But it’s not just stuff strictly related to your books, characters, or worlds. In fact, that type of thing will only be of interest to people who are already fans. Generally speaking, this category of content often works best by email, as most people on your list will be fans of your work already (or very interested in checking it out and already “warmed up”).
You also need a giant Ball O’Content which will interest prospective fans. Stuff which acts as a giant signal flare saying, “You and me, we’re not so different after all! P.S. I made this thing you might like because we have the same tastes.”
Content that will fit this bracket is one step more general – showing that you are a true fan of this niche. You don’t want to go too general or else you will loop in people who don’t necessarily like the niche you work in, and thus probably won’t be that interested in your work. But you also don’t want to tie it too closely to your specific work as they aren’t fans of that… yet.
For example, if you are a LitRPG author, your target audience will probably be interested in a news article about the forthcoming remaster of the World of Warcraft game. Epic fantasy fans will probably enjoy a meme dumping on the shoddy ending to Game of Thrones. Rabid consumers of time-travel themed historical romance will no doubt enjoy an interview with Diana Gabaldon. Thriller readers will definitely dig that New York Times piece from an English professor who shadowed Lee Child while he wrote his latest book.
You get the idea. More general, but not too general.
This kind of content works particularly well on Facebook (or the appropriate social channel of choice for your target market). It’s not that it doesn’t interest email subscribers, it’s just that it’s particularly good at attracting your target market and filtering out those who aren’t true fans of your niche.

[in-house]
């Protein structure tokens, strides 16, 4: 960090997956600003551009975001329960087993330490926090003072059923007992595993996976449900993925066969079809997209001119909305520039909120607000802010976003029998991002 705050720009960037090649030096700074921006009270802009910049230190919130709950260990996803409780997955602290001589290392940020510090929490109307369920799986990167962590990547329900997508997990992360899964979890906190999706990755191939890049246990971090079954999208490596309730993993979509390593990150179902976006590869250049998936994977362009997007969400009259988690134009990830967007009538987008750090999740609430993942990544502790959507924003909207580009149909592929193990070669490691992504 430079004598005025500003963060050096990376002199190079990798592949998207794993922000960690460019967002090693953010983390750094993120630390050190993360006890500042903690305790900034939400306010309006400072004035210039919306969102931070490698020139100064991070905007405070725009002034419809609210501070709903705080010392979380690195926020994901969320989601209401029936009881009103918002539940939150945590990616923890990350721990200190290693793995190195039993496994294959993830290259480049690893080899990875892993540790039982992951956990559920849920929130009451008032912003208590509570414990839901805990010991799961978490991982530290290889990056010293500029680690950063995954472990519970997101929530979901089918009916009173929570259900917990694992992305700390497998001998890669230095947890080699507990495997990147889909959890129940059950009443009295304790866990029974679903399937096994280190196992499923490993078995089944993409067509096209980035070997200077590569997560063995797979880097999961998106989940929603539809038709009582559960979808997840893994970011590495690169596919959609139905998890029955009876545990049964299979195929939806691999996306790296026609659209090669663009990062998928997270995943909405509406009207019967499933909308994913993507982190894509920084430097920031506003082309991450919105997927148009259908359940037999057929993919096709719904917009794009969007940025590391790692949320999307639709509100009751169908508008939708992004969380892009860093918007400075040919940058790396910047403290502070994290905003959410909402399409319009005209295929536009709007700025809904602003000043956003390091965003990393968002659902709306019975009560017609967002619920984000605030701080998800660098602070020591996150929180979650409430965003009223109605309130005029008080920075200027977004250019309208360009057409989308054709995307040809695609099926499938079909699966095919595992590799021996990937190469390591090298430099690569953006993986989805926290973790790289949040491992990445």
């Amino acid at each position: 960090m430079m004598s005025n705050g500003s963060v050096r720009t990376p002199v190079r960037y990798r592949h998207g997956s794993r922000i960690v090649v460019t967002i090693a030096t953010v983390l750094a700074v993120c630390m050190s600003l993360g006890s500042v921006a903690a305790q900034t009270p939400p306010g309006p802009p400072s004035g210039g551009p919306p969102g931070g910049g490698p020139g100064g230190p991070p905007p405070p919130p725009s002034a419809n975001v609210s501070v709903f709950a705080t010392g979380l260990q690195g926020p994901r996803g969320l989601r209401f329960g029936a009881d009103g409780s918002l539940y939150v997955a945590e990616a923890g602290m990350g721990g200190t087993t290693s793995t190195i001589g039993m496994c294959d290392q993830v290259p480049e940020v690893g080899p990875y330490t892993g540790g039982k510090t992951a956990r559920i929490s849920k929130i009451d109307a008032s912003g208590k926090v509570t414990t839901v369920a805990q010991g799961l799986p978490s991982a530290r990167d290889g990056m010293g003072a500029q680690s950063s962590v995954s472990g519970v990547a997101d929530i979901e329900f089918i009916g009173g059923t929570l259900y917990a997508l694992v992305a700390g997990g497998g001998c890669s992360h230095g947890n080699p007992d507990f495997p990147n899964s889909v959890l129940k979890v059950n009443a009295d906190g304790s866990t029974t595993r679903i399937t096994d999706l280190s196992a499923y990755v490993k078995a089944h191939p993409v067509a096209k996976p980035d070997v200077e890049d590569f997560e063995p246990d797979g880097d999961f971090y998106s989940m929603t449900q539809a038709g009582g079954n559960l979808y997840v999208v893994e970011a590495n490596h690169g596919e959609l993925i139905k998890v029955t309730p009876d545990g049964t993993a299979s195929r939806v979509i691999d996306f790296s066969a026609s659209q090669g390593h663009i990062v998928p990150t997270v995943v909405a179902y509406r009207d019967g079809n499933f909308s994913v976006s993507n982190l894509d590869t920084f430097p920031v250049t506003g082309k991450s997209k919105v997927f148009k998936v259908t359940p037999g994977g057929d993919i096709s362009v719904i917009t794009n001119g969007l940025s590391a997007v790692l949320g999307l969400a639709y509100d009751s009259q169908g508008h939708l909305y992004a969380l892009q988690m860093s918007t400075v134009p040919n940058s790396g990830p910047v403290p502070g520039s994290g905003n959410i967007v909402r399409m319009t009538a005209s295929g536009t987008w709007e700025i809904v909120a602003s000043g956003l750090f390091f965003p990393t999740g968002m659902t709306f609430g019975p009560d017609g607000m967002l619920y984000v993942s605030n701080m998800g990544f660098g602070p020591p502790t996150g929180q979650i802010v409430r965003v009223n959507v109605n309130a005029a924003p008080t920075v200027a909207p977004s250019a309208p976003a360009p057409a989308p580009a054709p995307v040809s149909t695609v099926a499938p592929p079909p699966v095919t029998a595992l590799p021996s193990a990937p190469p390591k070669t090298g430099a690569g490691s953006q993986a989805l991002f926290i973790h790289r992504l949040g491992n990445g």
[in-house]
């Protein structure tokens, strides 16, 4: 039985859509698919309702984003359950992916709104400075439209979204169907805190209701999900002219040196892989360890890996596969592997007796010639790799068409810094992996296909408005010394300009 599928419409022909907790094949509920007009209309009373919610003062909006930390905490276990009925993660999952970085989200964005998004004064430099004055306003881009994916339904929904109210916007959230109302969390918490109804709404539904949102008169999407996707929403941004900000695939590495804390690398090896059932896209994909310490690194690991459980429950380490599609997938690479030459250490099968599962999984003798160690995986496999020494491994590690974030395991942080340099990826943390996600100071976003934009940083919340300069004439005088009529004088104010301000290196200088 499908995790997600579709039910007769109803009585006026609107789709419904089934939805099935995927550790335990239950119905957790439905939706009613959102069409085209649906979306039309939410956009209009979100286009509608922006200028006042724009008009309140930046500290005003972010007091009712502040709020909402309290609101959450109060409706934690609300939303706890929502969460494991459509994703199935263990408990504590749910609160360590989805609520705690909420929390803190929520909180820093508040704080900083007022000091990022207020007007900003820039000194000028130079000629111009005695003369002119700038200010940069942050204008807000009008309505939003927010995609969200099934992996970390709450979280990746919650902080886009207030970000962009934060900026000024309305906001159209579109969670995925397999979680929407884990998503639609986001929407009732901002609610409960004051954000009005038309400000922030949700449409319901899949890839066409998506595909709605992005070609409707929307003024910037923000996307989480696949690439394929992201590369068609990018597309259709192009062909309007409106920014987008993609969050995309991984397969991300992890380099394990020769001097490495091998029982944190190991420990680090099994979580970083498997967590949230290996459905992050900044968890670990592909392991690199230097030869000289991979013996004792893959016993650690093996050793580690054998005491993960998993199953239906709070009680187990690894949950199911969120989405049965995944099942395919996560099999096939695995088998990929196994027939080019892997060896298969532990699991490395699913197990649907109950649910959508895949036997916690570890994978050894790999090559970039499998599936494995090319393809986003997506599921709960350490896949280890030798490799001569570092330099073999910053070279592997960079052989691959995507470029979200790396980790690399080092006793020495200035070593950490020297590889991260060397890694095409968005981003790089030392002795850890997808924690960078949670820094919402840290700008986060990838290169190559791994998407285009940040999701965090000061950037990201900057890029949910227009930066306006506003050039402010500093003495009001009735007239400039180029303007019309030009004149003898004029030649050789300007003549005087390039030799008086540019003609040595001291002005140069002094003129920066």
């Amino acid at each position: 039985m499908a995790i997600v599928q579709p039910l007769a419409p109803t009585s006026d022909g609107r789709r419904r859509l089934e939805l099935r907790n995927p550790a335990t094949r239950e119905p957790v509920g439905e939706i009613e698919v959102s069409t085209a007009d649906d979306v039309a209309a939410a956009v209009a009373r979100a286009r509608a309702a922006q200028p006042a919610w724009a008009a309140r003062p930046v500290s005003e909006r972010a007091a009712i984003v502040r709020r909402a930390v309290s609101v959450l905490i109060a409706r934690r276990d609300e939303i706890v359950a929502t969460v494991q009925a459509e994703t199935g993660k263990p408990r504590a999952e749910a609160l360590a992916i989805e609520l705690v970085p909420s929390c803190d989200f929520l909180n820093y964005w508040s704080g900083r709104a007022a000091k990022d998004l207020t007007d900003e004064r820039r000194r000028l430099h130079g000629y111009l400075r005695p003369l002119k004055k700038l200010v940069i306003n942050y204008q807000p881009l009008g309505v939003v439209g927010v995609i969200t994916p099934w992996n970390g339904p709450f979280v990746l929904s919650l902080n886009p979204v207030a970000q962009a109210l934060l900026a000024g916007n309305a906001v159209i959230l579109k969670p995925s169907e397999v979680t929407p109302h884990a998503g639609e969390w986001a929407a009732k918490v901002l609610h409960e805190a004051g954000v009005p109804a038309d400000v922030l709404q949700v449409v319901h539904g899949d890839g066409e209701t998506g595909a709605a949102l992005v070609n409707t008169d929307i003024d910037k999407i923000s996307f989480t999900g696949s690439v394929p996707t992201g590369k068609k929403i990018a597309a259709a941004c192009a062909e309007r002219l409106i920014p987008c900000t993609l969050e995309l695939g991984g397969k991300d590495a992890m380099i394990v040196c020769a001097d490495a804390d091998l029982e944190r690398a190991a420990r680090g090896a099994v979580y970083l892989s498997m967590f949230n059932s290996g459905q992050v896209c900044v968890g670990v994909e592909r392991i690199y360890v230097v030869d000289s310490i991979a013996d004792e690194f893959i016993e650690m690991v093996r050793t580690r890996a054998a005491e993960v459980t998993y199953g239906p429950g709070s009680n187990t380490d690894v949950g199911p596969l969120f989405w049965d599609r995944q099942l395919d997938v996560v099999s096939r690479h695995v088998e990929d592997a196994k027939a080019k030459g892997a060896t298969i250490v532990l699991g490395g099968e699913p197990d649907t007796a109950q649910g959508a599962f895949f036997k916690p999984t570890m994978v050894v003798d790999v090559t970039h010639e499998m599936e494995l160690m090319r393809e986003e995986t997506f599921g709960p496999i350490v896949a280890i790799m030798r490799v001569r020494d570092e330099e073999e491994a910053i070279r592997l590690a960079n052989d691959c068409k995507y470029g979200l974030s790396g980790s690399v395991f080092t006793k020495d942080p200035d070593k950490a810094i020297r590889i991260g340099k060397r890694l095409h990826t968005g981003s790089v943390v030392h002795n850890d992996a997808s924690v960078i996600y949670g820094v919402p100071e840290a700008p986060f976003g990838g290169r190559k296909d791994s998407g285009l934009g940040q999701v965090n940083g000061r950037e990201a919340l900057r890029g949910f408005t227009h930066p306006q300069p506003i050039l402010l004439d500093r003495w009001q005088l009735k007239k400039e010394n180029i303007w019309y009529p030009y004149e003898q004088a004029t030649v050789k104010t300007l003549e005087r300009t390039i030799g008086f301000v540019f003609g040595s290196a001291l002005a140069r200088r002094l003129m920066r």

I should note that you are probably doing some or all of this stuff already in one form or another, but there is a lot to be gained by being a little more disciplined about it, and, most important of all, avoiding the common trap of sharing that easy content which is too general, and will attract people outside of your niche.
The benefits can be huge. I’ve spoken before about the crazy difference I’ve seen in email growth and engagement from switching to a system where I regularly communicate with my readers with very focused content. I also see similar benefits on Facebook, where the organic reach of my posts is quite considerable. People regularly complain that the only way any of their Likes see their posts is if they drop a hefty sum in boosts. Whereas I’ll regularly hit 25-50% of my Likes without spending a penny because my engagement rates are so high – and that’s without posting every day or anything like that; I post when I feel like it.
Having a large number of engaged Likes who see your updates without you spending money is a great way to reach super interested readers when you have something important to announce like a new release. Having a huge number of engaged readers on your list who actually received and open (and care for) your emails is even better again, because the cost of reaching those people is so minor compared to the ever-increasing cost of advertising.
It’s not cost-free. It takes time, and sweat, and focus. But if you are looking for ways to reach readers that don’t involve advertising, or if you are looking for ways to augment your advertising efforts, then you should take a deeper look into content marketing… or just try and organize your approach a little better.
We’ve really only scratched the surface of this topic in the most perfunctory way, and there is so much more to it. If you want to hear more about Content Marketing, just reply with the word MORE and I’ll dig into it further in future emails.
P.S. Writing music this week is by Gillian Welch with the greatest song you'll ever hear about Spotify (not joking!).